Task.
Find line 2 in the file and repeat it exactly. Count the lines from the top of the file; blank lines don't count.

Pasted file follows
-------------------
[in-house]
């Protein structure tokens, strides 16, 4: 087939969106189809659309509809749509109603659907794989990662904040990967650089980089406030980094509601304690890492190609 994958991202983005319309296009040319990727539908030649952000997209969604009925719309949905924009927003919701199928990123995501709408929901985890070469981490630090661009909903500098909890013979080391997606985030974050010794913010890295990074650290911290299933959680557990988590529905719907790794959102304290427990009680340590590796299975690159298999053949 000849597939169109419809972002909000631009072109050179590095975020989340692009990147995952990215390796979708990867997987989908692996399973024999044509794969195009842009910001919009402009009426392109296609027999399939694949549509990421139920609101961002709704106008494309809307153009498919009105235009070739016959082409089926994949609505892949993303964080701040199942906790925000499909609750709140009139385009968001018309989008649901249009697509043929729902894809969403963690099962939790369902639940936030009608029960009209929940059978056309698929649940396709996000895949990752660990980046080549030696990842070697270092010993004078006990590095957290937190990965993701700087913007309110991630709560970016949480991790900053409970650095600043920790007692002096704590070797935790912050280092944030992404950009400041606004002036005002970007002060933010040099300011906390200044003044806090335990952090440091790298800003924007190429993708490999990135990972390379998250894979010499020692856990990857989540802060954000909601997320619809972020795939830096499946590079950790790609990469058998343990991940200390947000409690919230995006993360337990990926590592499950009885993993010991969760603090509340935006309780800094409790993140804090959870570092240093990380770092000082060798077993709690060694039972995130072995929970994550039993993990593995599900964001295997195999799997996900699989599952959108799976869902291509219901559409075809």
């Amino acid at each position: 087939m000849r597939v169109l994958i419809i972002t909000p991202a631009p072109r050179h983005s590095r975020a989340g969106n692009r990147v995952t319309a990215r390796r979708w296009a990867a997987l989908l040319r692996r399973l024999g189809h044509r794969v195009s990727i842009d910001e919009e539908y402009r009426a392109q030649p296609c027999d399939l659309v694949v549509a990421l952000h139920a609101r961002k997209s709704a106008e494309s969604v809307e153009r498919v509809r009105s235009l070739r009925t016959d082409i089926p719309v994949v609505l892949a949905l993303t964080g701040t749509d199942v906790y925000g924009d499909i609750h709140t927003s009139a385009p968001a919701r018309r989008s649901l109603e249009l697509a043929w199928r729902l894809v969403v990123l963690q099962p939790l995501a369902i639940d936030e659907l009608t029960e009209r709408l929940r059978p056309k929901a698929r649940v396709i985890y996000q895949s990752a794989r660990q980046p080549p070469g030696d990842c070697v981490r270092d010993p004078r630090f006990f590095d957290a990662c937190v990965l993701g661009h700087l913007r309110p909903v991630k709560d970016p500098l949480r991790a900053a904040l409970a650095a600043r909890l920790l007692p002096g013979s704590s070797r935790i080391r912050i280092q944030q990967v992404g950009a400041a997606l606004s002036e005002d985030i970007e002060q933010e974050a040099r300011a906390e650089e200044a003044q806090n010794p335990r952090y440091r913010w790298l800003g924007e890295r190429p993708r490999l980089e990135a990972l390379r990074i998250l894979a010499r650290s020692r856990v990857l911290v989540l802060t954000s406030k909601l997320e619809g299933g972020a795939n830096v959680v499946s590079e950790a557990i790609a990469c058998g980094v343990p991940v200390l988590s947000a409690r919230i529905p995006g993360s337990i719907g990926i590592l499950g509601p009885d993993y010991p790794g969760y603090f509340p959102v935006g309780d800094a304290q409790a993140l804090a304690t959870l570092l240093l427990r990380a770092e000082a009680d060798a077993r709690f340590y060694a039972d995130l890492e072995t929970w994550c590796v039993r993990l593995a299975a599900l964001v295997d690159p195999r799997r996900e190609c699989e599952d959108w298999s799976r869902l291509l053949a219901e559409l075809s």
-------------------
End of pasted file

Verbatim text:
């Protein structure tokens, strides 16, 4: 087939969106189809659309509809749509109603659907794989990662904040990967650089980089406030980094509601304690890492190609 994958991202983005319309296009040319990727539908030649952000997209969604009925719309949905924009927003919701199928990123995501709408929901985890070469981490630090661009909903500098909890013979080391997606985030974050010794913010890295990074650290911290299933959680557990988590529905719907790794959102304290427990009680340590590796299975690159298999053949 000849597939169109419809972002909000631009072109050179590095975020989340692009990147995952990215390796979708990867997987989908692996399973024999044509794969195009842009910001919009402009009426392109296609027999399939694949549509990421139920609101961002709704106008494309809307153009498919009105235009070739016959082409089926994949609505892949993303964080701040199942906790925000499909609750709140009139385009968001018309989008649901249009697509043929729902894809969403963690099962939790369902639940936030009608029960009209929940059978056309698929649940396709996000895949990752660990980046080549030696990842070697270092010993004078006990590095957290937190990965993701700087913007309110991630709560970016949480991790900053409970650095600043920790007692002096704590070797935790912050280092944030992404950009400041606004002036005002970007002060933010040099300011906390200044003044806090335990952090440091790298800003924007190429993708490999990135990972390379998250894979010499020692856990990857989540802060954000909601997320619809972020795939830096499946590079950790790609990469058998343990991940200390947000409690919230995006993360337990990926590592499950009885993993010991969760603090509340935006309780800094409790993140804090959870570092240093990380770092000082060798077993709690060694039972995130072995929970994550039993993990593995599900964001295997195999799997996900699989599952959108799976869902291509219901559409075809």